Life is difficult enough without the challenge of what is commonly called a “handicap” or a “disability.”
Making your way through school and social settings is one of life’s learning experiences, in the best of situations. Add a disability like dyslexia and someone who might otherwise breeze through the educational system faces challenges most people can’t imagine.
That’s certainly true for one West Hills College Lemoore graduate and Lemoore veterinarian.
“I always struggled with reading and spelling,” said Doctor Kaitlen Lawton-Betchel “My parents told me I just had to study harder, so I didn’t get tested until high school when I was 16. At that time, I was disappointed in my SAT scores and asked my parents if I could be evaluated by a doctor.”
It was only at the age of 16 that Lawton-Betchel and her family discovered she was struggling with dyslexia, a learning disability making it “hard to read, write, and spell,” according to information from leading medical research sources such as the Mayo Clinic and the International Dyslexia Association.
This “specific learning disability, neurological in origin, is characterized by difficulties with accurate or fluent word recognition” as well as “poor spelling and decoding abilities.” The consequences that naturally follow include “problems in reading comprehension and reduced reading experience that can impede the growth of vocabulary and background knowledge.”
Having dyslexia doesn’t mean a person’s ability to learn is below average. Far from it. The fact is most people with dyslexia are very bright. Kaitlen soon proved this was true for her, as she spent most of her time in 4-H with animals and studying.
However, after high school, the idea of attending college with a disability seemed a bit daunting. Lawton-Betchel and her mother, LaDawna Lawton, however, say that West Hills College Lemoore’s Disabled Student Program and Services helped her find her footing.
The Disabled Student Program and Services (DSPS) department provides access and accommodations for eligible students ranging from test taking help to special equipment.
Lawton-Betchel and her mother give credit to the programs at West Hills for helping her focus on school and not her disability.
“They allowed me to take my exams in a room where I could listen to music and a lot more,” Lawton-Btechel said. “My 504 plan allowed me extended time on exams.”
LaDawna Lawton added, “West Hills special services were so encouraging. They helped Kaitlen through the diagnosis and learning how to utilize the services the disability services offers.”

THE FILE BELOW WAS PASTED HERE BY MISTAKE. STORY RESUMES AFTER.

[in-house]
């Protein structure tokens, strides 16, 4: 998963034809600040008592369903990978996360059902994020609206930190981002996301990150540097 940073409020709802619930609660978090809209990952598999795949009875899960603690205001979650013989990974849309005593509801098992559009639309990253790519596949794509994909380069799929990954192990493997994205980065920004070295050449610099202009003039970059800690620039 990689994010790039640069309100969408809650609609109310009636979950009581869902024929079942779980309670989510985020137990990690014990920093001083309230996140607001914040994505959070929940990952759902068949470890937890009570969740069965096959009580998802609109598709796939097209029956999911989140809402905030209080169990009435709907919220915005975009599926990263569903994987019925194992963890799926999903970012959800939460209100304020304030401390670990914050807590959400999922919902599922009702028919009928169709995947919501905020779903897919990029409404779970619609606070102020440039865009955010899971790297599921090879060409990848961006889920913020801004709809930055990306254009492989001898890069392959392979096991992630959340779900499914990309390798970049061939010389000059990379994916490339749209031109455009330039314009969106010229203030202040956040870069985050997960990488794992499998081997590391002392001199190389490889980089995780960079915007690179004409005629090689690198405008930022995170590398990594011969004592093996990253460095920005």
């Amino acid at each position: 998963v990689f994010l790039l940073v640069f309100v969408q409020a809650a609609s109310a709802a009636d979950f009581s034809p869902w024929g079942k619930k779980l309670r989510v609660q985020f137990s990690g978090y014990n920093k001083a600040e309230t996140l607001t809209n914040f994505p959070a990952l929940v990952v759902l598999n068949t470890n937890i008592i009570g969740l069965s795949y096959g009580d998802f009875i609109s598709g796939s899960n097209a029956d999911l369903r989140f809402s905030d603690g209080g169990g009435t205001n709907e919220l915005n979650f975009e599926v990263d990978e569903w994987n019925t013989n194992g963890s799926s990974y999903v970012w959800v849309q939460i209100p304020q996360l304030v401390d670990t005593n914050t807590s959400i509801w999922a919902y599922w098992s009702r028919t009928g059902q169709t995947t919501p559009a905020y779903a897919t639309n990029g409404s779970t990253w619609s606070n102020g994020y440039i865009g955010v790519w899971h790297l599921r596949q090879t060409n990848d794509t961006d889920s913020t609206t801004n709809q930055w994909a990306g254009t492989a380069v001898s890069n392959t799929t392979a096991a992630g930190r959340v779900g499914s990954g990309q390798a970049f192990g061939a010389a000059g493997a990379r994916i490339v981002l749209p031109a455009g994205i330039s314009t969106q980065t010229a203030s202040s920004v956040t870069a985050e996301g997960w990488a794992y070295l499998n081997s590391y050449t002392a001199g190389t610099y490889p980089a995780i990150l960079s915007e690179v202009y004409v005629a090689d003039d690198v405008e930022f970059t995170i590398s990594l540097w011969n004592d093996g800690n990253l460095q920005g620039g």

A 504 plan is the blueprint for how a school provides support for a student with a disability, and takes steps to remove barriers that would prevent the student from having equal access to the education curriculum. This plan is based on the individual need for separate instruction or specifically designed education programs.
Lawton-Betchel graduated from WHCL and went on to veterinary school at Midwestern University in Arizona, where she earned her doctor of veterinary degree.
Her interest in working with and caring for animals developed when she was a veterinary assistant in her teens, in both emergency small-animal medicine and in shelter medicine. After graduating in Arizona, she opened K + K Veterinary Services in Lemoore, focusing on small animals and exotic pets such as birds and snakes. She has added extensive training in both small animal medicine as well as exotic animal medicine including reptiles, small mammals, fish, and birds.
Dr. Lawton-Betchel has taken additional training courses in exotic medicine, ultrasound, dental procedures, communications, small animal nutrition, and small animal acupuncture. The clinic website states, “She is fear-free certified and practices low-stress handling along with pheromones, treats, and distraction tools to make your pets experience enjoyable.
“The biggest challenge in veterinary medicine is client communication,” she said. “It is critical that the owner follows my instructions in order for their pet to recover and that doesn’t always happen. The biggest reward is to help animals in need. Animals have always been stress relieving and my most loyal friends, so it is great to be able to help them.”
So many times in life, we encounter challenges that become obstacles to our plans and our dreams. Dr. Kaitlen Lawton-Betchel is proof that taking on those challenges, and working through them, can keep them from becoming obstacles, and as mentioned earlier, the effort may yield remarkable results.